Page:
Please note that the following document, although believed to be correct at the time of issue, may not represent the current position of the CRA.
Prenez note que ce document, bien qu'exact au moment émis, peut ne pas représenter la position actuelle de l'ARC.
Principal Issues: a) and b) how to apportion safe income on discretionary-dividend shares? c) are detailed safe income calculations essential?
Position: a) and b) no response until study is completed c) duty of taxpayer is to use due care in making claim that a dividend is protected by safe income. Incorrect claim could be subject to 152(4), 163(2) or 239(1) depending on circumstances
Reasons: see above
2016 CTF Annual Conference
Question 2: Computation of safe income on discretionary-dividend shares
In order to clarify the CRA’s position on the allocation of safe income on hand on circumstances commonly encountered by taxpayers, we would like the CRA to illustrate the application of the safe income exception in paragraph 55(2.1)(c) to the following hypothetical situation.
In Year 1, Holdco A and Trust B incorporated Opco as follows: Holdco A subscribed for 50 Class A common shares and Trust B subscribed for 50 Class B common shares, and the subscription price was nominal for both. Trust B is a discretionary personal trust and one of the beneficiaries is Holdco B. Holdco A is not related to and deals at arm’s length with both Trust B and Holdco B. The share articles of Opco provides that all classes of its common shares are voting, participating, entitled to discretionary dividends independent of other classes, and entitled to pro-rata sharing of net assets with other common share classes upon liquidation.
At the end of Year 2, the shares of Opco have an aggregate fair market value of $2 million and Opco’s aggregate safe income on hand was also $2 million. At that time, the following transactions occurred:
- Holdco C, a corporation related to Holdco A, subscribed for 50 Class C common shares in Opco for a subscription price of $1 million.
- Holdco D, a corporation not related to any of the above entities, borrowed $500,000 from Opco and used the funds to purchase 25 Class B common shares from Trust B.
During year 3, Opco earned additional safe income on hand in the amount of $3.6 million. At the end of Year 3, Opco declares the following dividend in order to effect a significant reduction in the fair market value of Opco:
- $3 million dividend on Class C
- $2.6 million dividend on Class B (i.e. $1.3 million to Trust B and $1.3 million to Holdco D)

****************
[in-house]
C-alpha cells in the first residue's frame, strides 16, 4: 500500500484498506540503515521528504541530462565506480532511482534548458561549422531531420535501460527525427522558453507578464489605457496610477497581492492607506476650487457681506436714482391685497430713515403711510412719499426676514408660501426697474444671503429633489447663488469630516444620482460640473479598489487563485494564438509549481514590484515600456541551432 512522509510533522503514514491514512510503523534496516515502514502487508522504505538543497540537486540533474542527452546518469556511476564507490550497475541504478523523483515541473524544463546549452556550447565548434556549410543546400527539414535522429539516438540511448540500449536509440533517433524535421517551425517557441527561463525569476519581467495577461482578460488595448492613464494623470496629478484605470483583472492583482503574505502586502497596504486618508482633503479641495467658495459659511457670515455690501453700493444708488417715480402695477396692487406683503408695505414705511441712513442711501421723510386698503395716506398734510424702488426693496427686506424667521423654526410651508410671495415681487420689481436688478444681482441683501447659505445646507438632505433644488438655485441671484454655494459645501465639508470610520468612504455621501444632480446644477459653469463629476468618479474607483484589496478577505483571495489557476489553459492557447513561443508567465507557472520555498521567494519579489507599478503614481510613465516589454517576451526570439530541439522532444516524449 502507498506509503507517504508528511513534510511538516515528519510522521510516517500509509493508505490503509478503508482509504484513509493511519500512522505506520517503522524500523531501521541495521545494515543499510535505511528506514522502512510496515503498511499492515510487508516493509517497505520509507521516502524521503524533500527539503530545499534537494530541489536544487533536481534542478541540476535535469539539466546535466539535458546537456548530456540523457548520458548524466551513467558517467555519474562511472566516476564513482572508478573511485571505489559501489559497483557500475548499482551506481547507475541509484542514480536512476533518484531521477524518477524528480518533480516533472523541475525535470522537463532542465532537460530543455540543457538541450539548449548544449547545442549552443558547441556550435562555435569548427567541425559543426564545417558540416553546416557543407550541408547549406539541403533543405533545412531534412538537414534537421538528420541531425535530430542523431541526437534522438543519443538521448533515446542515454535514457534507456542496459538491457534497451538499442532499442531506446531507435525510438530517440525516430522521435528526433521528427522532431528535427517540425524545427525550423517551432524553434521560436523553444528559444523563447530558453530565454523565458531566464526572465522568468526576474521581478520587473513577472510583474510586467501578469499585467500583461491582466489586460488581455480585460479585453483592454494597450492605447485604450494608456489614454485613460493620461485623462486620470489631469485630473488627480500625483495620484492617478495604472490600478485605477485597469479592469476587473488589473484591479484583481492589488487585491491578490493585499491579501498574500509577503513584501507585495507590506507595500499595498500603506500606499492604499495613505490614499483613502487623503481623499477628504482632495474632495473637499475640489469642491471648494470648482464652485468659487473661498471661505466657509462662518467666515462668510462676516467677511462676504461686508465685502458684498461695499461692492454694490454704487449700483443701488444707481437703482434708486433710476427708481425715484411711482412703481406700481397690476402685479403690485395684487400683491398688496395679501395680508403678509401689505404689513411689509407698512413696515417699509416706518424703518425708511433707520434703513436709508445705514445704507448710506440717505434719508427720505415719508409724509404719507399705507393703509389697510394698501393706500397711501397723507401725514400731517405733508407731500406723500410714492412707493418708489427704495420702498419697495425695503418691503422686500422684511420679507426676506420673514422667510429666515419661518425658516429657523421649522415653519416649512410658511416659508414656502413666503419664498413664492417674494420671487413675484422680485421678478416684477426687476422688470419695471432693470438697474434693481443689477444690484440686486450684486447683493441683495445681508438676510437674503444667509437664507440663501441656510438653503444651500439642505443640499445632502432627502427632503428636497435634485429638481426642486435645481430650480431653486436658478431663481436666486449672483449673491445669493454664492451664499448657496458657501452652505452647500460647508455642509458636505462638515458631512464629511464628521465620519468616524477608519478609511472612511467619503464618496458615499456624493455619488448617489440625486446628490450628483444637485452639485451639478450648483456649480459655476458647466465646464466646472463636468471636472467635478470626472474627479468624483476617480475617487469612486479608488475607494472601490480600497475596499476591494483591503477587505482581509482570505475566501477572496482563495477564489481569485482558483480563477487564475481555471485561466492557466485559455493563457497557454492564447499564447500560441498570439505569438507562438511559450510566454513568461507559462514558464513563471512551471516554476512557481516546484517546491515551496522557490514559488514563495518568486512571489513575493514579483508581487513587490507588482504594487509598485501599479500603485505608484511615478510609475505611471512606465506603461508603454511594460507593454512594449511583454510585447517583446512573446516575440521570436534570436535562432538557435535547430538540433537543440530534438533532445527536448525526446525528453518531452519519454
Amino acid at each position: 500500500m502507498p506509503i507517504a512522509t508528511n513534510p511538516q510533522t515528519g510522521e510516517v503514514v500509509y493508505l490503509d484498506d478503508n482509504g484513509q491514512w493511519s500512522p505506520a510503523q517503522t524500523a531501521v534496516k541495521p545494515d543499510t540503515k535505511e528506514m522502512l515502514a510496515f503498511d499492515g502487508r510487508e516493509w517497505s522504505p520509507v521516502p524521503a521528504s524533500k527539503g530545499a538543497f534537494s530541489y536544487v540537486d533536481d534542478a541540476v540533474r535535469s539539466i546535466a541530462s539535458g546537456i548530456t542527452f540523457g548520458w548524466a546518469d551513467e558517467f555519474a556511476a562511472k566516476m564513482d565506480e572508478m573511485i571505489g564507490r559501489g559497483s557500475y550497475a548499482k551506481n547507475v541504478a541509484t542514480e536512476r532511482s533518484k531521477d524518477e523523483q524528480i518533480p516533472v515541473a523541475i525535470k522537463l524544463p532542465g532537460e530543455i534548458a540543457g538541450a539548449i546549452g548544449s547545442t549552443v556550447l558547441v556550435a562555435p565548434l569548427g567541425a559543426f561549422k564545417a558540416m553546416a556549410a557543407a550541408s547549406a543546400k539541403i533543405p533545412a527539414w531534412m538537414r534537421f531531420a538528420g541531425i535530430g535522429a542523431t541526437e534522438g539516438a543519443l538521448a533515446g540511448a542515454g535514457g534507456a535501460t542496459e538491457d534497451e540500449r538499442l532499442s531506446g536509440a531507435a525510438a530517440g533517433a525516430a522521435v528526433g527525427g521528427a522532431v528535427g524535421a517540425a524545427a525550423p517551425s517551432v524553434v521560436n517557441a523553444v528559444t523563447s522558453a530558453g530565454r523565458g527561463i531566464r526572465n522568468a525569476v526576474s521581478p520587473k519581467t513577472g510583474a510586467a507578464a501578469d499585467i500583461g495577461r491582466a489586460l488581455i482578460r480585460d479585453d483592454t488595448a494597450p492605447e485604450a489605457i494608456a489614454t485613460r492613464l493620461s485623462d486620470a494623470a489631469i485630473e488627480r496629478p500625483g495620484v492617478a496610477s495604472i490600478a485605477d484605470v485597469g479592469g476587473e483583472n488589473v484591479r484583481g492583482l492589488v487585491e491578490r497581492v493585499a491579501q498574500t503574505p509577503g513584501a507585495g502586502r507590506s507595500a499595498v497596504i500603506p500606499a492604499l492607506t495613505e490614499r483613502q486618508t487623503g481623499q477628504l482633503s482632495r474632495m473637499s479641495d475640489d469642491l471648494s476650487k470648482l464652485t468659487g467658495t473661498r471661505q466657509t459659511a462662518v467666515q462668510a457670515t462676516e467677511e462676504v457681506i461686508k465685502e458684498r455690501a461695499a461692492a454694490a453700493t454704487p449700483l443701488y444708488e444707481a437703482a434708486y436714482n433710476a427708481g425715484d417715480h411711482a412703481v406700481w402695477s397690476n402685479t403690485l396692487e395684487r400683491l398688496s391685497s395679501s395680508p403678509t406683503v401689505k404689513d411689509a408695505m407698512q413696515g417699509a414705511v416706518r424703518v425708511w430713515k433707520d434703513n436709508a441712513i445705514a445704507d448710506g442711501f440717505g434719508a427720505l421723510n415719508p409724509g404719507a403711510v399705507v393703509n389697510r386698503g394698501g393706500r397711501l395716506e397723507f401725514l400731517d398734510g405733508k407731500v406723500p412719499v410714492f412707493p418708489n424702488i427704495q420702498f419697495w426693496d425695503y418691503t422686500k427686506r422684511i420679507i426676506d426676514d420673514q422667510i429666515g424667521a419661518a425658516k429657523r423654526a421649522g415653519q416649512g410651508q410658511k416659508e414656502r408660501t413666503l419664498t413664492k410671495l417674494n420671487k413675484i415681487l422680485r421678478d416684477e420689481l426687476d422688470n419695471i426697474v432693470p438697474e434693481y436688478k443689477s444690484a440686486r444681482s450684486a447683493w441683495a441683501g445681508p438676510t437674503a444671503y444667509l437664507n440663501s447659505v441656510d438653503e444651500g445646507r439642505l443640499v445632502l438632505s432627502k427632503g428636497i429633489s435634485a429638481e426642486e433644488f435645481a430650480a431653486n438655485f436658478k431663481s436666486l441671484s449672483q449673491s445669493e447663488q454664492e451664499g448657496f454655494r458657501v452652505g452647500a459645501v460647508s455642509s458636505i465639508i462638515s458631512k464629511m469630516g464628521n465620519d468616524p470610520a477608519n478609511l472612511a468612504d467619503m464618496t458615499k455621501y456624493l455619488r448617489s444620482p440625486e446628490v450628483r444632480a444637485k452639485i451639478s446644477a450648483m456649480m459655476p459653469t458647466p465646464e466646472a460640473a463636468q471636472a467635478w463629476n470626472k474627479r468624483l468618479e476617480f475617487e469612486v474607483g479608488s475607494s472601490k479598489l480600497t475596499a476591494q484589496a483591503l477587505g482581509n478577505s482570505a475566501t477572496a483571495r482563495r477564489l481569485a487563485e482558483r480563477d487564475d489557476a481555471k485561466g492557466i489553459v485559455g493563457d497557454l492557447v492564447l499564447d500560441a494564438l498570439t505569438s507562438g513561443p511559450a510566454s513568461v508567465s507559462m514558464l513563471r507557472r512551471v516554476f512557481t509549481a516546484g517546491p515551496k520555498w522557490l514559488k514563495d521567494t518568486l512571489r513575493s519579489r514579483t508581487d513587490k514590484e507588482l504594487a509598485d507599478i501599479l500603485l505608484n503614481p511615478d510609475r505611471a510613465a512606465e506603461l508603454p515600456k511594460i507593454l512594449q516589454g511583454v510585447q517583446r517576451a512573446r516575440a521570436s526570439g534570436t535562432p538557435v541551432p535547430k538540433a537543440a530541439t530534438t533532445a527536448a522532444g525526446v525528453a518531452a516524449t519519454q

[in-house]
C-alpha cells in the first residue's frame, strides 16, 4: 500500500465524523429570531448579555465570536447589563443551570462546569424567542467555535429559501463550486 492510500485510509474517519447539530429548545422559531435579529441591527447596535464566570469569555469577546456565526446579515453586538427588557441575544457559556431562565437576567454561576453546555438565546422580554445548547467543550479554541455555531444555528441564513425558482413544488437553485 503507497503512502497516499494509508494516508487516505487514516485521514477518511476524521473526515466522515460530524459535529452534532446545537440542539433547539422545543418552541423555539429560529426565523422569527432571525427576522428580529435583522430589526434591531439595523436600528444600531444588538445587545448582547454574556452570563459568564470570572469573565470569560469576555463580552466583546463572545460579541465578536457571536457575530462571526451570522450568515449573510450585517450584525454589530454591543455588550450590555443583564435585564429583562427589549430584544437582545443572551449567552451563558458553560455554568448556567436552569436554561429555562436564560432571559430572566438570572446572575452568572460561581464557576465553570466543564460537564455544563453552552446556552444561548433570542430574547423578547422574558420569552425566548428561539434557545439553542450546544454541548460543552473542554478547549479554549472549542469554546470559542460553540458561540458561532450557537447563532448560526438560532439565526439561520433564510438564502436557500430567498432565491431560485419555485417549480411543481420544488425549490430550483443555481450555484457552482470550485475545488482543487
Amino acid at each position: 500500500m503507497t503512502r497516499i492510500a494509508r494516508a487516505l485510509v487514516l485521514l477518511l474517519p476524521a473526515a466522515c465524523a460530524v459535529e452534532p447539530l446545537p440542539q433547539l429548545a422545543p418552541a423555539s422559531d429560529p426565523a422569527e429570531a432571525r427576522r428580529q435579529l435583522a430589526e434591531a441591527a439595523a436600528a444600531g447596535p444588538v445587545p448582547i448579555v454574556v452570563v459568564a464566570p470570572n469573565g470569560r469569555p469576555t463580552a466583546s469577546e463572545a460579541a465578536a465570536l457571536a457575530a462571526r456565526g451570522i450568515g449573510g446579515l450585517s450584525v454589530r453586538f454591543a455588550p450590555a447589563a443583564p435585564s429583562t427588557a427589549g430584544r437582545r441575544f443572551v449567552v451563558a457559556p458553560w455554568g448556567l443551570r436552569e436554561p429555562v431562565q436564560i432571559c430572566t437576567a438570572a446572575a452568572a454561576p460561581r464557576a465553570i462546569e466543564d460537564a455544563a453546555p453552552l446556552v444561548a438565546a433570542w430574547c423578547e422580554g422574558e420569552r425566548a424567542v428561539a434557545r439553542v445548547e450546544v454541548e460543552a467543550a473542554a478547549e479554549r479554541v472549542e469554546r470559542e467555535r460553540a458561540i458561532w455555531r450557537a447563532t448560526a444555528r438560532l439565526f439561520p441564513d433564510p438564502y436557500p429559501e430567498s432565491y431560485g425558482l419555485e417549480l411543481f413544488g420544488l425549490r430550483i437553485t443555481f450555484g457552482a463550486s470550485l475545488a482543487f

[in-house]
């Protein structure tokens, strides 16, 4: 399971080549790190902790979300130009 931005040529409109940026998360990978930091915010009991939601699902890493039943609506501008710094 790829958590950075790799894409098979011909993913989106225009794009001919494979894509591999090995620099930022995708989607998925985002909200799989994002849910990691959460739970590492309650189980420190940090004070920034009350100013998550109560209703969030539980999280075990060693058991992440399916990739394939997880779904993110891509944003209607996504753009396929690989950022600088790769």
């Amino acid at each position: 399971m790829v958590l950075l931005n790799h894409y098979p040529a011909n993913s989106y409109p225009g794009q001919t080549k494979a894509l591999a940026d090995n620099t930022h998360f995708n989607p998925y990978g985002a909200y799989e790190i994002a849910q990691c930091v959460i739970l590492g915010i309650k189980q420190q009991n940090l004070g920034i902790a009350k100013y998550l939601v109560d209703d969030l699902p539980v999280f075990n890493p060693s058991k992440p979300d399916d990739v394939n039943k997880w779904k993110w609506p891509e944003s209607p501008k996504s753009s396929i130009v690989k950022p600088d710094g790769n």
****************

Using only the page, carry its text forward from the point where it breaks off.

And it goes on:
Trust B allocates and pays the entire $1.3 million it receives to Holdco B, whereas Holdco D repays the $500,000 it owes Opco using part of the dividend proceeds it receives. All corporations are taxable Canadian corporations.
a) Can the CRA comment on whether each of the dividends paid in Year 3 would fall outside of the safe income exception in paragraph 55(2.1)(c), and if so, how much would be re-characterized as a gain to the respective dividend recipients pursuant to subsection 55(2)?
b) Would the response be different if, at the same time as the subscription by Holdco C, Holdco A exchanged all of its Class A Opco shares on a fully tax-deferred basis under subsection 86(1) for 50 preferred shares of Opco redeemable and retractable for $1 million in aggregate, with a cumulative dividend entitlement of 1% [of the redemption amount] per annum?
c) Given the expanded scope of section 55 what are the information requirements with respect to safe income computations? For example, are detailed safe income computations essential in relatively simple case where there is a holdco / opco structure and no or limited differences in accounting versus taxable income?
a) and b) We do not believe that this type of example is, as suggested in the question we have received, representative of situations commonly encountered by taxpayers. Holdco A and its related corporation, Holdco C, have given up a portion of their collective value in Opco in favour of two unrelated persons: Trust B and Holdco D. How this is justifiable from a common business sense is not readily understandable and relevant facts are certainly missing in the example. A detailed analysis would have to be made to determine whether any of the provisions such as subsection 15(1), 56(2), 69(1), 246(1) or 245(2) could apply in these circumstances. Furthermore, we would like to point out that this type of share structure would become problematic if and when a butterfly distribution of Opco is envisaged under paragraph 55(3)(b) since it could be impossible to determine whether the butterfly distribution would qualify as a distribution under subsection 55(1) because of the uncertainty in establishing the fair market value of the shares of Opco.
As previously indicated, recent CRA comments on the allocation of safe income to discretionary dividend shares were not intended to suggest that the CRA has no concerns about the use of those shares. The CRA will study the subject and will not provide additional views until the study is completed.
c) The calculation of safe income has a purpose of substantiating the claim that a dividend is not subject to the application of subsection 55(2). It is the duty of taxpayers and their representatives to use due care in making such claim, which is one of the foundations of a self-assessing system. We should note that an incorrect claim could be subject to the application of subsections 152(4), 163(2) or 239(1), depending on the circumstances.
November 29, 2016
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